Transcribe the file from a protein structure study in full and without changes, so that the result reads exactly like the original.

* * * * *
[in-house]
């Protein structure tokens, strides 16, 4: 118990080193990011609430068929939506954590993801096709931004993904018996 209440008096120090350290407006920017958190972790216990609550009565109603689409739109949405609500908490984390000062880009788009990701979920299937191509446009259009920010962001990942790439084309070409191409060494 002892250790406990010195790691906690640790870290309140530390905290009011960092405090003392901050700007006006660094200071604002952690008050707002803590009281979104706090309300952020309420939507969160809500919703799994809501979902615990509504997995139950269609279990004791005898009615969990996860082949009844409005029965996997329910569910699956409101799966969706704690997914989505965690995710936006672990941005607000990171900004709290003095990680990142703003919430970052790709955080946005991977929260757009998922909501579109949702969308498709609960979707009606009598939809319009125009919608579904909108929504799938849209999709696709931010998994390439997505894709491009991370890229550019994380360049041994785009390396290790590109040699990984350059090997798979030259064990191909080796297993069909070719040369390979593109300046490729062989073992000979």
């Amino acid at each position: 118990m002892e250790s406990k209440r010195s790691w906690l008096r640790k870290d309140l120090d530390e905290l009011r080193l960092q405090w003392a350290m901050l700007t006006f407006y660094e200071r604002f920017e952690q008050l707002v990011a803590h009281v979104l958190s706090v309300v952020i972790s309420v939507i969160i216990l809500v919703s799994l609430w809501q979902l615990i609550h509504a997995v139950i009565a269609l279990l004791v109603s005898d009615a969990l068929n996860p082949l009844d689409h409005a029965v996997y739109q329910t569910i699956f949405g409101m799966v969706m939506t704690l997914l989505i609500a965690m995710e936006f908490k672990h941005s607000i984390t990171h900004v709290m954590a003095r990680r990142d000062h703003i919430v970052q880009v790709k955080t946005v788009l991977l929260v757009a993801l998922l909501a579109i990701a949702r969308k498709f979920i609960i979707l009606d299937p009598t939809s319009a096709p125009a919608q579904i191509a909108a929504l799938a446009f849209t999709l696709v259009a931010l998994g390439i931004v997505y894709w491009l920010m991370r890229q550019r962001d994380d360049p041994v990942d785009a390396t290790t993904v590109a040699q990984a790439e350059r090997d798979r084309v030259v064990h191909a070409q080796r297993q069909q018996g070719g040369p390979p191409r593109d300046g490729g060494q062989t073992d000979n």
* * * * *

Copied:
[in-house]
């Protein structure tokens, strides 16, 4: 118990080193990011609430068929939506954590993801096709931004993904018996 209440008096120090350290407006920017958190972790216990609550009565109603689409739109949405609500908490984390000062880009788009990701979920299937191509446009259009920010962001990942790439084309070409191409060494 002892250790406990010195790691906690640790870290309140530390905290009011960092405090003392901050700007006006660094200071604002952690008050707002803590009281979104706090309300952020309420939507969160809500919703799994809501979902615990509504997995139950269609279990004791005898009615969990996860082949009844409005029965996997329910569910699956409101799966969706704690997914989505965690995710936006672990941005607000990171900004709290003095990680990142703003919430970052790709955080946005991977929260757009998922909501579109949702969308498709609960979707009606009598939809319009125009919608579904909108929504799938849209999709696709931010998994390439997505894709491009991370890229550019994380360049041994785009390396290790590109040699990984350059090997798979030259064990191909080796297993069909070719040369390979593109300046490729062989073992000979």
């Amino acid at each position: 118990m002892e250790s406990k209440r010195s790691w906690l008096r640790k870290d309140l120090d530390e905290l009011r080193l960092q405090w003392a350290m901050l700007t006006f407006y660094e200071r604002f920017e952690q008050l707002v990011a803590h009281v979104l958190s706090v309300v952020i972790s309420v939507i969160i216990l809500v919703s799994l609430w809501q979902l615990i609550h509504a997995v139950i009565a269609l279990l004791v109603s005898d009615a969990l068929n996860p082949l009844d689409h409005a029965v996997y739109q329910t569910i699956f949405g409101m799966v969706m939506t704690l997914l989505i609500a965690m995710e936006f908490k672990h941005s607000i984390t990171h900004v709290m954590a003095r990680r990142d000062h703003i919430v970052q880009v790709k955080t946005v788009l991977l929260v757009a993801l998922l909501a579109i990701a949702r969308k498709f979920i609960i979707l009606d299937p009598t939809s319009a096709p125009a919608q579904i191509a909108a929504l799938a446009f849209t999709l696709v259009a931010l998994g390439i931004v997505y894709w491009l920010m991370r890229q550019r962001d994380d360049p041994v990942d785009a390396t290790t993904v590109a040699q990984a790439e350059r090997d798979r084309v030259v064990h191909a070409q080796r297993q069909q018996g070719g040369p390979p191409r593109d300046g490729g060494q062989t073992d000979n």